ERCP in patients with jaboulay pyloroplasty


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Endoscopic retrograde cholangiopancreatography (ERCP) is successfuly performed in a substantial percent of patients with surgically altered gastrointestinal and/or bilio-pancreatic anatomy using an appropriate endoscope and other instruments (1,2). Billroth II gastroenterostomy, Roux-en-Y hepaticojejunostomy, Whipple procedure, gastrojejunal bypass are the most commonly performed examples (Table 1). Access to the papilla must be through an afferent loop using a duodenoscope, gastroscope, colonoscope, pediatric colonoscope or enteroscope (including balloon enteroscope) (1-7). Jaboulay pyloroplasty (JP) is a side-to-side antroduodenostomy anastomosis aimed to relieve gastric outlet obstruction that is infrequently performed currently (Fig. 1) (8). To our knowledge there is no data in the literature regarding the ERCP interventions in patients with JP. Herein we present our ERCP experience in patients with JP. [Product Details...]



Fatal fulminant hepatitis B after withdrawal of entecavir treatment in a patient with HBeAg seroconversion


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The presence of hepatitis B e antigen (HBeAg) is often associated with ongoing liver disease, whereas HBeAg seroconversion often coincides with loss of serum hepatitis B virus (HBV) DNA, normalization of liver biochemical tests, clinical remission and sub sidence of hepatic inflammatory activity (1). Herein we desribe a patient with HBeAg reversion with acute liver failure after discontinuation of entecavir therapy. [Product Details...]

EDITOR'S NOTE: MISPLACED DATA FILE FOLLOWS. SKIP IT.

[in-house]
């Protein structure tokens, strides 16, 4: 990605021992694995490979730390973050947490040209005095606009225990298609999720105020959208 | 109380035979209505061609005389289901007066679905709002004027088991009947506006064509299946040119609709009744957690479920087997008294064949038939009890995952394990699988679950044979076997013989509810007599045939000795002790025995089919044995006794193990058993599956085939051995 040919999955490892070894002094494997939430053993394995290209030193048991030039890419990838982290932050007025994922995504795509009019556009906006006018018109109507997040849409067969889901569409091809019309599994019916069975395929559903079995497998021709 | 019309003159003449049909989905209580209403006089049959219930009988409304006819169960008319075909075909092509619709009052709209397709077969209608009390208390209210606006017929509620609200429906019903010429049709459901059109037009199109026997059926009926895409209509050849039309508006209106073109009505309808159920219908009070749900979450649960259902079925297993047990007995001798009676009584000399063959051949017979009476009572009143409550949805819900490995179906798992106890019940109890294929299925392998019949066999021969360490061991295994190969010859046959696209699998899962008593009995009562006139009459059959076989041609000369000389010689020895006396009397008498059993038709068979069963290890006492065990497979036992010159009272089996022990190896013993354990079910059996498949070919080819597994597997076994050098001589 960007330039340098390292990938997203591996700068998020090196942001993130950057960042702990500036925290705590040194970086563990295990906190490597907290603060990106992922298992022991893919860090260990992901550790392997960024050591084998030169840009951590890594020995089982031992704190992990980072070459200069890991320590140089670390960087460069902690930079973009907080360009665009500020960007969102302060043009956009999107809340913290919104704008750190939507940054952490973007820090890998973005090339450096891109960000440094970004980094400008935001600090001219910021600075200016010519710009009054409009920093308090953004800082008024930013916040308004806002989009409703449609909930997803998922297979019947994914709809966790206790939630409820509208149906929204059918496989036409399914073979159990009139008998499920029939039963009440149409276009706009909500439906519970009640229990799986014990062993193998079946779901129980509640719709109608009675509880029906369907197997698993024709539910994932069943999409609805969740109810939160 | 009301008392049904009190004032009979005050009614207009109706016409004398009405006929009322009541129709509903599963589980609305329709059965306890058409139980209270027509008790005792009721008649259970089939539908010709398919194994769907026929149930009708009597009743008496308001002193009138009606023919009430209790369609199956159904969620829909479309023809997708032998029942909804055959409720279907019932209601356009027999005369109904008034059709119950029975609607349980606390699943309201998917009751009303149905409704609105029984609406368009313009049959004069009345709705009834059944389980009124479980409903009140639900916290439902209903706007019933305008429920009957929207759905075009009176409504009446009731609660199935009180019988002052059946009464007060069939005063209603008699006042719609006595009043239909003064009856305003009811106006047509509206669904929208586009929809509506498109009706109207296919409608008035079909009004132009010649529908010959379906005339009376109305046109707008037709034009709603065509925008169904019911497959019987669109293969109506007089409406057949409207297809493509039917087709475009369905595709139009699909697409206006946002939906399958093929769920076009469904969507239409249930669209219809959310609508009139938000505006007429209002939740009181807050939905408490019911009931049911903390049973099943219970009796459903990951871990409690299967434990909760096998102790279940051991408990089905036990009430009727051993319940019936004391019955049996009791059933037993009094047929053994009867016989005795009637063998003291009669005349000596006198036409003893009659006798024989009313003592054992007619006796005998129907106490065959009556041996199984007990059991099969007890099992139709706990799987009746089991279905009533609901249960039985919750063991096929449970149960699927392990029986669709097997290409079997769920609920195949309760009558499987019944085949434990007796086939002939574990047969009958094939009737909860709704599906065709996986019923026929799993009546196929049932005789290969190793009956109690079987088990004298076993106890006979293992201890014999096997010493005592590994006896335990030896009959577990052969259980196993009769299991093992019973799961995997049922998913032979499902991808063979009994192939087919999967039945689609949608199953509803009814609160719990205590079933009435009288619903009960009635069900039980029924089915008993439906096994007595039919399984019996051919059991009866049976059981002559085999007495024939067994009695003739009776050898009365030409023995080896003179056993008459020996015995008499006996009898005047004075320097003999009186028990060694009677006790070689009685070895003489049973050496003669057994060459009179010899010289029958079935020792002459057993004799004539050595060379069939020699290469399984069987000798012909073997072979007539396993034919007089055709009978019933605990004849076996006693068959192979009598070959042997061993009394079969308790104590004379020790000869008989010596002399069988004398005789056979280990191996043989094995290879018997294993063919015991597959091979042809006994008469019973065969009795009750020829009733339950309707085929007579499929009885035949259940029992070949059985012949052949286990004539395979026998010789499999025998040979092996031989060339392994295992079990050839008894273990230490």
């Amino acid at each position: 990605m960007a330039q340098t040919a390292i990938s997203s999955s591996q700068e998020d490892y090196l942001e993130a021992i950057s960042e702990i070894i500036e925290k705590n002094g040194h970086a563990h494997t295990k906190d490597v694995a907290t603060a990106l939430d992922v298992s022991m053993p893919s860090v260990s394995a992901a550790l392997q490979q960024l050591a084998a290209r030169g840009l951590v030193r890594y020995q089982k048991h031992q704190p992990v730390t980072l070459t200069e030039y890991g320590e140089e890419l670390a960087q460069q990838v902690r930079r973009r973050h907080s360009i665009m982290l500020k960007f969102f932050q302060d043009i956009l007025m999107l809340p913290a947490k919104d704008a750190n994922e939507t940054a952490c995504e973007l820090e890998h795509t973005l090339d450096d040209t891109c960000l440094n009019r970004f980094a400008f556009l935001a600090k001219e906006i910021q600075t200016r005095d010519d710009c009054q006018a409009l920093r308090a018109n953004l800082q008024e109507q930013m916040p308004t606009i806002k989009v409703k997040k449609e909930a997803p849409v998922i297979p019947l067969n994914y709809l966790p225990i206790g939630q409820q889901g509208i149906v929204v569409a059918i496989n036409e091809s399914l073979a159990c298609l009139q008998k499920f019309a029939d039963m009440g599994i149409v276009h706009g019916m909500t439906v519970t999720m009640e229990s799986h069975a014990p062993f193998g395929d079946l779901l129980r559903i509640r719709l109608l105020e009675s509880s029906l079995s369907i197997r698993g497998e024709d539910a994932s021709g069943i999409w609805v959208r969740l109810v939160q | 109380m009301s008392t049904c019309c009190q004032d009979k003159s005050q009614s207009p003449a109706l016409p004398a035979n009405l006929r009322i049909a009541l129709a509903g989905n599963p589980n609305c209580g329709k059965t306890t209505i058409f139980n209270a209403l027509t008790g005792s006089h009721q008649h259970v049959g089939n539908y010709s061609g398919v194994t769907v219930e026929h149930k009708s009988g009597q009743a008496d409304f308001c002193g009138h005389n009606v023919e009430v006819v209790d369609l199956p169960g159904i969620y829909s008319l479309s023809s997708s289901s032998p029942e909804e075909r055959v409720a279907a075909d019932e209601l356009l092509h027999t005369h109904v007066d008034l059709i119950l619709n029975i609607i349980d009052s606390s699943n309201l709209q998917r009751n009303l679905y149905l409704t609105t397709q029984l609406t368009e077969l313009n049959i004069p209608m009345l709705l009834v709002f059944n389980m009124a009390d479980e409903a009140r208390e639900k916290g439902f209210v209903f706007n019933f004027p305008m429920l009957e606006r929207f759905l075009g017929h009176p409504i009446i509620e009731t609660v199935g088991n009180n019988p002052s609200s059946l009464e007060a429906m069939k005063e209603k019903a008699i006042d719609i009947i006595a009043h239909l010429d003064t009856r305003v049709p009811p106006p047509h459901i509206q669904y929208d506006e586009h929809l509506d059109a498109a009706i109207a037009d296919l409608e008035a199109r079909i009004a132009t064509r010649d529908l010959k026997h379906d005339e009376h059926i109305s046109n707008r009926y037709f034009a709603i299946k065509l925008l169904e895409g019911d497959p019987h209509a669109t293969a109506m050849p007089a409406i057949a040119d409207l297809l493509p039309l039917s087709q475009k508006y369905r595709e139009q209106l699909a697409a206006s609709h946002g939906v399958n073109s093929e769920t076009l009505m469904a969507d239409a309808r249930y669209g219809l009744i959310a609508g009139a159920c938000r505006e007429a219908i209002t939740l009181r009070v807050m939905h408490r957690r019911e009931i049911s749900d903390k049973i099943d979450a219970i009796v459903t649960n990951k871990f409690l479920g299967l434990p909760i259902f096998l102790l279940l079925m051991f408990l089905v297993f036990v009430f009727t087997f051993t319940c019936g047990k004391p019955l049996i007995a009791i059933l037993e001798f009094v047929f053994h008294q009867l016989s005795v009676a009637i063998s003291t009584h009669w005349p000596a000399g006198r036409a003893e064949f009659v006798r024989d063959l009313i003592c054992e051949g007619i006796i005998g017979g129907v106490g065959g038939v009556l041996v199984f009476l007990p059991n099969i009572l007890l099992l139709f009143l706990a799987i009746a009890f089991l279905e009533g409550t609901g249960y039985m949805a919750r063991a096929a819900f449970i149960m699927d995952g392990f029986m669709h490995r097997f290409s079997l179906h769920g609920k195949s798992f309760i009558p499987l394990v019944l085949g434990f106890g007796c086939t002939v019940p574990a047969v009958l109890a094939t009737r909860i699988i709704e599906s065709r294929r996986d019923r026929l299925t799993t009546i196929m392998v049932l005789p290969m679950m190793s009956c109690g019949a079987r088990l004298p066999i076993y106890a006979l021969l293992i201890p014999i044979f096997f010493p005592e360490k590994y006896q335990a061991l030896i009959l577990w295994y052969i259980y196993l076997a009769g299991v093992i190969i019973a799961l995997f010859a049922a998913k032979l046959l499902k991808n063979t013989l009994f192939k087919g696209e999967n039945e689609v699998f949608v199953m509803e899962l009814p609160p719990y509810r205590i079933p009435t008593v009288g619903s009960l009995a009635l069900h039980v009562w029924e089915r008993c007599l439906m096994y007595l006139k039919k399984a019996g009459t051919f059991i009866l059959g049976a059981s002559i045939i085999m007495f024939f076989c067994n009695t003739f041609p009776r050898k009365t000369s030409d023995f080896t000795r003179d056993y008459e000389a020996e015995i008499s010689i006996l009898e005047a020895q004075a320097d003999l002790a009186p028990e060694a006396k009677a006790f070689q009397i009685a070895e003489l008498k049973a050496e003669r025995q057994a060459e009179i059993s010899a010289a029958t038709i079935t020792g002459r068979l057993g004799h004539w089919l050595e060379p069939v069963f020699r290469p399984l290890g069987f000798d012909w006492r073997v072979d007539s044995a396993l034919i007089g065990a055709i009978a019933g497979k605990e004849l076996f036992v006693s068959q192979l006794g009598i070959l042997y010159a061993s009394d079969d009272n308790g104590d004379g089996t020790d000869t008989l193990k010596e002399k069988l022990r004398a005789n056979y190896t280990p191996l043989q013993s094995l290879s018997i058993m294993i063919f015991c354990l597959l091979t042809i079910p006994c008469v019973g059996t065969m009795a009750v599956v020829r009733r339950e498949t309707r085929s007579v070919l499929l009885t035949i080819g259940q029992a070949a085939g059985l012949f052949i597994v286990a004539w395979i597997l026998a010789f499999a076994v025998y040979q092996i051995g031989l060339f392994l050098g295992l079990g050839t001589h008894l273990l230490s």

Freehand endoscopic lithotripsy for Bouveret’s Syndrome


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An 81-year-old female patient was admitted to our hospital with a 6-day history of abdominal pain and multiple episodes of vomiting. Abdominal CT showed an extensive pneumobilia, a contracted gallbladder that communicated with the duodenum, and an ovoid, calcified mass in duodenal bulb. At the esophagogastroduodenoscopy, a large calculus was seen in the duodenal bulb (Fig. 1). Due to the patient’s advanced age and significant comorbidities, endoscopic treatment was advocated. The stone was captured with a polypectomy snare and pulled back through the pyloric channel into the stomach. The stone measured 3 cm in its longest dimension. Since attempts to remove the stone orally were unsuccessful, a lithotriptor (Trapezoid RX, Boston Scientific, USA) was inserted in a freehand manner. [Product Details...]